By doing these steps, you reaffirm your place in your family, and free yourself to be like your parents in the ways that you choose consciously.  This aligns your system and feels right all the way through.    When we respect and value where we came from, we can do and be what we want in the world; we are ultimately valuing and respecting ourselves.   I’ve seen my clients find a peace within themselves they didn’t know was possible, and that’s really what they were asking for all along.

Carla Camou, NLP Trainer and Personal Change work:  www.nlpinseattle.com

Essential Learnings

I was looking through my computer files and found a list that was written years ago.  It was a list that I wrote down during a session with a client.  I don’t remember all the details of the session, how we got to this point, but there we were.  She was a Kindergarten teacher, and had been for a long time.  I had a sense that she was doing a pretty spectacular job, and not totally aware that she was.  What I asked her was:”What is it that you want your students to learn?”  This was her list:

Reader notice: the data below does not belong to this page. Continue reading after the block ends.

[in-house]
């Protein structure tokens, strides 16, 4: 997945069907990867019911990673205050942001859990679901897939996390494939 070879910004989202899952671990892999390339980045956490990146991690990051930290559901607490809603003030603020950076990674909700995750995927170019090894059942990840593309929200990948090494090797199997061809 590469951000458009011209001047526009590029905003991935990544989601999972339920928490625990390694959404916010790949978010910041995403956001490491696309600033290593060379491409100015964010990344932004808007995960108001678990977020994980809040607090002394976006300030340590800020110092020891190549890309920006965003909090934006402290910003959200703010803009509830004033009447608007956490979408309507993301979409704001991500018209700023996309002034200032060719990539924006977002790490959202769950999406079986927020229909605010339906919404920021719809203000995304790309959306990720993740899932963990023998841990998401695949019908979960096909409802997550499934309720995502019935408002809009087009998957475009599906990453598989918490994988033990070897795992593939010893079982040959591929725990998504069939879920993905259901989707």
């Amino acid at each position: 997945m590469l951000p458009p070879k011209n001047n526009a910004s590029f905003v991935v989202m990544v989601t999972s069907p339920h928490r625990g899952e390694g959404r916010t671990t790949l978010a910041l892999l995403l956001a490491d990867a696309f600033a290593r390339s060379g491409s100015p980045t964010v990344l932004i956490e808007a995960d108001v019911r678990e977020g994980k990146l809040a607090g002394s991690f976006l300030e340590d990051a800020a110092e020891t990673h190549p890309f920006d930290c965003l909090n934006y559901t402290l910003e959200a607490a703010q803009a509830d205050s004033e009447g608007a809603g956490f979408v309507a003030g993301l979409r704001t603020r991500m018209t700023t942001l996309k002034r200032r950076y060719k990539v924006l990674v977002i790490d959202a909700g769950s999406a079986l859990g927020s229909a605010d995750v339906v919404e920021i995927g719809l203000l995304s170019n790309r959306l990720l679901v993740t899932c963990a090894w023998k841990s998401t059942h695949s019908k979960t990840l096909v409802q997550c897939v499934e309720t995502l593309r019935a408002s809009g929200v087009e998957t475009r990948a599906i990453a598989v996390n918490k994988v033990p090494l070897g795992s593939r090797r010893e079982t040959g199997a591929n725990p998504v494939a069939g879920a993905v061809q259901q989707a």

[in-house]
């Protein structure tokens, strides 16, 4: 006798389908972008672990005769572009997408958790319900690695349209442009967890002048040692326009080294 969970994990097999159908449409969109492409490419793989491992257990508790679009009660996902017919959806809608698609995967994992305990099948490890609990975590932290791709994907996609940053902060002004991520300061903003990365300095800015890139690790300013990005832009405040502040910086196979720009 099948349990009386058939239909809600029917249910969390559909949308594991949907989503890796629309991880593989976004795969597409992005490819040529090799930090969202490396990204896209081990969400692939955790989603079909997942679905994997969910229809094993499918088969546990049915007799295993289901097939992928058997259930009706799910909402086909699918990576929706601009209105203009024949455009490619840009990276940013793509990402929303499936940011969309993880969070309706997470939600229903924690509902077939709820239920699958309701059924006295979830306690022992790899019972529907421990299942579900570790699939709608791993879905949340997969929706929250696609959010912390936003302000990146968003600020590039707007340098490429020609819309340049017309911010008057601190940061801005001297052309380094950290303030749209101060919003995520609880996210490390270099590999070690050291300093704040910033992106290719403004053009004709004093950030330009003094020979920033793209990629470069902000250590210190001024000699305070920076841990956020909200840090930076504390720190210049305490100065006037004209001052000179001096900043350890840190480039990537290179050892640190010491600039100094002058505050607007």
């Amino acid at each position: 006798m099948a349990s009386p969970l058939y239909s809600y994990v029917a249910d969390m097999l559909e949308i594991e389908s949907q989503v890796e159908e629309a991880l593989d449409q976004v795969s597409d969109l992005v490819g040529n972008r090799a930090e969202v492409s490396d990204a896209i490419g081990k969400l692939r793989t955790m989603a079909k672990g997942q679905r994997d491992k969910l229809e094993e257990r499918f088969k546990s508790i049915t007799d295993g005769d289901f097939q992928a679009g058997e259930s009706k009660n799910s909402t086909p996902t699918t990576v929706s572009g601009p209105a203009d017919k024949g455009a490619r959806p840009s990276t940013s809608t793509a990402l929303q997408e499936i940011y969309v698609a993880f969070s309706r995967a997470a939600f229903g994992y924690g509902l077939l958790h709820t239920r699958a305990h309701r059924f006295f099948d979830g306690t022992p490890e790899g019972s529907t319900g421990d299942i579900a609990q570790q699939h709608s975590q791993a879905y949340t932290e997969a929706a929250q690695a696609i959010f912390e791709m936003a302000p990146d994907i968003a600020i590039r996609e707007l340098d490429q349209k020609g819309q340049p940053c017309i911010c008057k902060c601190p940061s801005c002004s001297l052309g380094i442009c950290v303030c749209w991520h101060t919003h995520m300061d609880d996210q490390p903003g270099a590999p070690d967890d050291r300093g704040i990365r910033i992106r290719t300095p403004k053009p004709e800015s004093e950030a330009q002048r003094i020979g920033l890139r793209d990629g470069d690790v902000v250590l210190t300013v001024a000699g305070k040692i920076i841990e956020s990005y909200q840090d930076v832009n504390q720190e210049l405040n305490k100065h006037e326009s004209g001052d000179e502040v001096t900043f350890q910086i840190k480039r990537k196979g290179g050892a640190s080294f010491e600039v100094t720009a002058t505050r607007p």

That they are worthy of being seen and heard

That they feel respected

That they know they have gifts and the time and space to pursue and share

To learn to focus on what they can do

To have a feeling of self-improvement

The ability to set their own goals

The ability to self-evaluate (not rely on someone else)

To be able to speak up, in a way that will be hear, when something doesn’t feel right

To Know they all have something to contribute

To know that it wouldn’t be the same w/out them (as good)

To be curious about each other